Security Now 235
Topic: Machine Language
Recorded: February 10, 2010
Published: February 11, 2010
Security Now 235: Machine Language
News & Errata
09:50 - 13:00
- Microsoft released 13 bulletins covering 26 vulnerabilities.
- 11 of those bulletins affected Windows, and two were for Office products.
- There's even one for Microsoft Paint. If you open a malformed JPG in Microsoft Paint you can have your computer taken over.
- Most of them were rated highly exploitable
- One flaw was in the new IPv6 stack in Vista and Server 2008.
- It's possible to ping an IPv6-enabled Vista or 2008 Server machine and take it over.
13:01 - 14:03
- As of April 13th 2010 Microsoft will no longer issue security updates for the original version of Vista (pre SP1)
- In October 2010 Microsoft will no longer support Windows 2000 or XP SP2
14:04 - 17:17
- Apples iPhone and iPod touch had security vulnerabilities fixed, users need to update there devices
17:18 - 21:20
- The FBI has been pressing ISPs to retain records of every URL visited by their customers
21:21 - 26:30
- Chris Tarnovsky has sort of cracked the trusted platform module (TPM)
- He soaked the TPM chips in acid to dissolve the hard outer shell
- Then apparently there's actually a mesh wiring which is around the TPM inner core, specifically to provide RF shielding
- So he used rust remover in order to remove the mesh wiring to expose the chips' inner cores.
- Then used microprobes on the circuitry, on the actual physical circuitry face, to monitor the signals passing inside the chip.
- And of course, once he found the right spots, he found the signals just upstream of the cipher and so was able to get the plaintext out of the chip that way.
26:31 - 29:51
- Two trojans were found in Mozilla hosted plugins for Firefox
29:52 - 32:42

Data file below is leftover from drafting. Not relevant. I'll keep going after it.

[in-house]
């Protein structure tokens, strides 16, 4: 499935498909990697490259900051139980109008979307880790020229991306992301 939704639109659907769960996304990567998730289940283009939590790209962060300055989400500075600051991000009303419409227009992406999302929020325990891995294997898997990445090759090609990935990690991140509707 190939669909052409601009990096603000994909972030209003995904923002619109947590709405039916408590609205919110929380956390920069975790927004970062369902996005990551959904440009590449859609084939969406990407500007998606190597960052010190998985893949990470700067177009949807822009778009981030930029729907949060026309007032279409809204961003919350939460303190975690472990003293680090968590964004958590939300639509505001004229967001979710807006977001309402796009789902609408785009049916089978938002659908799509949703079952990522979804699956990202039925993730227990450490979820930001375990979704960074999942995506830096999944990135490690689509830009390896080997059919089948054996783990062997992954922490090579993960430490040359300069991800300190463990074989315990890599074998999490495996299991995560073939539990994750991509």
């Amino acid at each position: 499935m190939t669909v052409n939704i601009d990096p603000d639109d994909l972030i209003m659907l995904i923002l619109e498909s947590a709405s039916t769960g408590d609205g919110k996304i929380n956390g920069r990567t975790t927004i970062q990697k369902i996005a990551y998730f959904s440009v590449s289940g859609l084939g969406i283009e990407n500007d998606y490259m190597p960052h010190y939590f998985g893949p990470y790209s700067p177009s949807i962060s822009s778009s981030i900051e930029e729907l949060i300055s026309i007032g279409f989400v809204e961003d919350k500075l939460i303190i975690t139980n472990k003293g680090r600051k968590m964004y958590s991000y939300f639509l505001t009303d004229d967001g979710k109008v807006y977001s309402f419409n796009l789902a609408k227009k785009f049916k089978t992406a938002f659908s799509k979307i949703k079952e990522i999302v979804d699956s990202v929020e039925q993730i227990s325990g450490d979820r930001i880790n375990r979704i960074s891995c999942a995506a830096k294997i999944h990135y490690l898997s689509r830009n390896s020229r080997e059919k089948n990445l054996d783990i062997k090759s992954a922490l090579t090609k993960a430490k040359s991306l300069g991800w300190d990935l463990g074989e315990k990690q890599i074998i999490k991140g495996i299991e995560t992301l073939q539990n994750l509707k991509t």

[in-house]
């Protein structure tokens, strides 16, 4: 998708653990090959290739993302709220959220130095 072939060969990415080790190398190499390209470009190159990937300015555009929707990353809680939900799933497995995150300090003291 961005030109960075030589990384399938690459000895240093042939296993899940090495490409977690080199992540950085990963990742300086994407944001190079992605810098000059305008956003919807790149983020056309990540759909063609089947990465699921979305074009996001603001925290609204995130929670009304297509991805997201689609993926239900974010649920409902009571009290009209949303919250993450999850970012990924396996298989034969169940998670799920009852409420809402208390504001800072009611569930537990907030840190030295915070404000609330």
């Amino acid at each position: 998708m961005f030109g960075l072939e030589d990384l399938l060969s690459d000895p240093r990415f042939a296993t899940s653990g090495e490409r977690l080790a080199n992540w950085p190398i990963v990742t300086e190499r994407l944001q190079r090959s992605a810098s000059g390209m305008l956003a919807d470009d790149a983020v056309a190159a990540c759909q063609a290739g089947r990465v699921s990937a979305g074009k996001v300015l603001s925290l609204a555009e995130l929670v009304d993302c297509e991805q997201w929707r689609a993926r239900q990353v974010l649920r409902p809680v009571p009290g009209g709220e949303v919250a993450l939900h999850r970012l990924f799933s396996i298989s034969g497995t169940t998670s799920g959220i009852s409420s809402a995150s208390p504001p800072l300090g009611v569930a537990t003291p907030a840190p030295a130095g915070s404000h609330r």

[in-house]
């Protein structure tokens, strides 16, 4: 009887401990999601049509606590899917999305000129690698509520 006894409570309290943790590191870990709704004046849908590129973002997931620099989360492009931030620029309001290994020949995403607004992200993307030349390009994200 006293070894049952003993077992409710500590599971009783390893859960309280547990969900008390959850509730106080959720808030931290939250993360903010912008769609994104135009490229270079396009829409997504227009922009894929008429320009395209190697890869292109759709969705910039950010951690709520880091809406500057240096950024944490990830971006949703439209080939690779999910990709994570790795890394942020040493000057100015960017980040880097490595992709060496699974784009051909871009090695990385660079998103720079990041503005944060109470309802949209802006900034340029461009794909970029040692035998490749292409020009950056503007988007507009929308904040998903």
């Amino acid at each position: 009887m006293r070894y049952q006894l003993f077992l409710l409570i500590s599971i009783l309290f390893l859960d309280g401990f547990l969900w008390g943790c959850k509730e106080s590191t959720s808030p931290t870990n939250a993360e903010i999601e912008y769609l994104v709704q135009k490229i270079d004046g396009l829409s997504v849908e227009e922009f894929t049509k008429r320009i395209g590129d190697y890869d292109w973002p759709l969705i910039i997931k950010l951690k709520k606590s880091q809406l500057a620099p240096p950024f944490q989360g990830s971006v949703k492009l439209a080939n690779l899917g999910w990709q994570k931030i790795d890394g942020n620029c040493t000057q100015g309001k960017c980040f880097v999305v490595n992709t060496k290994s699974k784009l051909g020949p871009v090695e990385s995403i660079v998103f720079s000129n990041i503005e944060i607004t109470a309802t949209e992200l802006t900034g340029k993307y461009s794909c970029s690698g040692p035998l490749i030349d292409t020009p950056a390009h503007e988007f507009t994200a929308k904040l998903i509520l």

- A trustee report analysed 4 million users and determined that 47% of these users are using the same username and password to log into multiple sites including banks
32:43 - 36:20
- Steve has analysed the Locknote source code and it is secure
36:21 - 41:18 John Irvine (Claremont, California)
Spinrite ran for 110 hours and fixed a drive
46:00 - 59:17
- The first thing we have is the Program Counter, which is a counter which increments one at a time, reading out the contents of successive words of memory.
- So we have this program counter which will address the memory sequentially, basically stepping through it.
- So say we start at location zero.
- So out comes 18 bits into a register which we call the "instruction register."
- So this instruction register holds the data that we just read out of a given location in memory.
- Well, there's essentially a subdivision of the bits into different purposes.
- The opcode is on the left of one of these long words.
- We have an accumulator, which is sort of our scratch pad, so that that's the main working register where the data moves through where we perform operations.
01:02:01 - 01:19:16
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- Edited by: Tony
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